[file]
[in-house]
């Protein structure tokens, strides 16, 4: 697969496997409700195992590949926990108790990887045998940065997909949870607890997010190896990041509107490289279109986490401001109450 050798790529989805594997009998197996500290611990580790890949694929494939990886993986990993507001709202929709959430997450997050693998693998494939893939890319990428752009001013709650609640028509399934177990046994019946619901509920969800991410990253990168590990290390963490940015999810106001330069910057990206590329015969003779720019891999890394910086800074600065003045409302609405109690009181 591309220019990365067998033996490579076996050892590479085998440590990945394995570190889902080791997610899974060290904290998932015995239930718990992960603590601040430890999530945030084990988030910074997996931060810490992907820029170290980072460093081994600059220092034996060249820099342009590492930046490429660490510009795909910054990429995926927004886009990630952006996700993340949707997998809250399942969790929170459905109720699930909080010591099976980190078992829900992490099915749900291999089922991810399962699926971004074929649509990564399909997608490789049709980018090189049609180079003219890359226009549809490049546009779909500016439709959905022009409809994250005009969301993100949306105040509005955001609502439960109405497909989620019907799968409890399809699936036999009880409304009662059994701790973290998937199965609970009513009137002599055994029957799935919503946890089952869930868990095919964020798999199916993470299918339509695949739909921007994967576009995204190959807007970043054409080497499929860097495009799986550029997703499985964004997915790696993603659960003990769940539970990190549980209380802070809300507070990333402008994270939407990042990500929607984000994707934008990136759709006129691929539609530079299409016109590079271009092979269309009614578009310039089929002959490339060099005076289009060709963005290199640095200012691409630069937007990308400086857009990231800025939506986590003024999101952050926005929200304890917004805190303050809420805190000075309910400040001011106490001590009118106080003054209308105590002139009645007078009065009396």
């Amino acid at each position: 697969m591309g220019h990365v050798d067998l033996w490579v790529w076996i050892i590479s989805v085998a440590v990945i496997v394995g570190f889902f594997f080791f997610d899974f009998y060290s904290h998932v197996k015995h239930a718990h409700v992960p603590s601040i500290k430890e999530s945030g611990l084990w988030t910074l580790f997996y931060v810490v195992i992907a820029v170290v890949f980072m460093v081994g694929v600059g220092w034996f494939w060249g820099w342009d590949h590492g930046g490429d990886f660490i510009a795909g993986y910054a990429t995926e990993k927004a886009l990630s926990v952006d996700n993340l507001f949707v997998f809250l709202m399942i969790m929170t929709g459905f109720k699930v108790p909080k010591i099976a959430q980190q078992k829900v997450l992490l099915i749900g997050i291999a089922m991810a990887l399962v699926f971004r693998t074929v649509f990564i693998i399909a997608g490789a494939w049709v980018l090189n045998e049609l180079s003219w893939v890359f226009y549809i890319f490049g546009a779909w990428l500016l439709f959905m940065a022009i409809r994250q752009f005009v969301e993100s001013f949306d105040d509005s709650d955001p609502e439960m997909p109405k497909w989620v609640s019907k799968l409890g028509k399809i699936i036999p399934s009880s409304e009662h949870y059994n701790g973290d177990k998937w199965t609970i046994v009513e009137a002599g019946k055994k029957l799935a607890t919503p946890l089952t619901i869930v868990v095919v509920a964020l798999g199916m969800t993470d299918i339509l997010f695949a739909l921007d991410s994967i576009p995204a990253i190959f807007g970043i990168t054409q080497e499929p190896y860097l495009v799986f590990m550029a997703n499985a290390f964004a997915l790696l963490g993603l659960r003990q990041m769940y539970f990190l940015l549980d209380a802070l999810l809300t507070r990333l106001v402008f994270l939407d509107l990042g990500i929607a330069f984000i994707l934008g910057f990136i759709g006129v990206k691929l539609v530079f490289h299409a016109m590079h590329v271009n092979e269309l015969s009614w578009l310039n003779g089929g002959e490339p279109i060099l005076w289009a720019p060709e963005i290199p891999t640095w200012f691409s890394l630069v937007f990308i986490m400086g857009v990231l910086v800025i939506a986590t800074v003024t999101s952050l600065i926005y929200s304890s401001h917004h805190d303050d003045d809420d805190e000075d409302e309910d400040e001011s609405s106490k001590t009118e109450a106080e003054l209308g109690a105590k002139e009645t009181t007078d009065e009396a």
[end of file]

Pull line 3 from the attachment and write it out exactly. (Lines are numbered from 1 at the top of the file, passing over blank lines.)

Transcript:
């Amino acid at each position: 697969m591309g220019h990365v050798d067998l033996w490579v790529w076996i050892i590479s989805v085998a440590v990945i496997v394995g570190f889902f594997f080791f997610d899974f009998y060290s904290h998932v197996k015995h239930a718990h409700v992960p603590s601040i500290k430890e999530s945030g611990l084990w988030t910074l580790f997996y931060v810490v195992i992907a820029v170290v890949f980072m460093v081994g694929v600059g220092w034996f494939w060249g820099w342009d590949h590492g930046g490429d990886f660490i510009a795909g993986y910054a990429t995926e990993k927004a886009l990630s926990v952006d996700n993340l507001f949707v997998f809250l709202m399942i969790m929170t929709g459905f109720k699930v108790p909080k010591i099976a959430q980190q078992k829900v997450l992490l099915i749900g997050i291999a089922m991810a990887l399962v699926f971004r693998t074929v649509f990564i693998i399909a997608g490789a494939w049709v980018l090189n045998e049609l180079s003219w893939v890359f226009y549809i890319f490049g546009a779909w990428l500016l439709f959905m940065a022009i409809r994250q752009f005009v969301e993100s001013f949306d105040d509005s709650d955001p609502e439960m997909p109405k497909w989620v609640s019907k799968l409890g028509k399809i699936i036999p399934s009880s409304e009662h949870y059994n701790g973290d177990k998937w199965t609970i046994v009513e009137a002599g019946k055994k029957l799935a607890t919503p946890l089952t619901i869930v868990v095919v509920a964020l798999g199916m969800t993470d299918i339509l997010f695949a739909l921007d991410s994967i576009p995204a990253i190959f807007g970043i990168t054409q080497e499929p190896y860097l495009v799986f590990m550029a997703n499985a290390f964004a997915l790696l963490g993603l659960r003990q990041m769940y539970f990190l940015l549980d209380a802070l999810l809300t507070r990333l106001v402008f994270l939407d509107l990042g990500i929607a330069f984000i994707l934008g910057f990136i759709g006129v990206k691929l539609v530079f490289h299409a016109m590079h590329v271009n092979e269309l015969s009614w578009l310039n003779g089929g002959e490339p279109i060099l005076w289009a720019p060709e963005i290199p891999t640095w200012f691409s890394l630069v937007f990308i986490m400086g857009v990231l910086v800025i939506a986590t800074v003024t999101s952050l600065i926005y929200s304890s401001h917004h805190d303050d003045d809420d805190e000075d409302e309910d400040e001011s609405s106490k001590t009118e109450a106080e003054l209308g109690a105590k002139e009645t009181t007078d009065e009396a």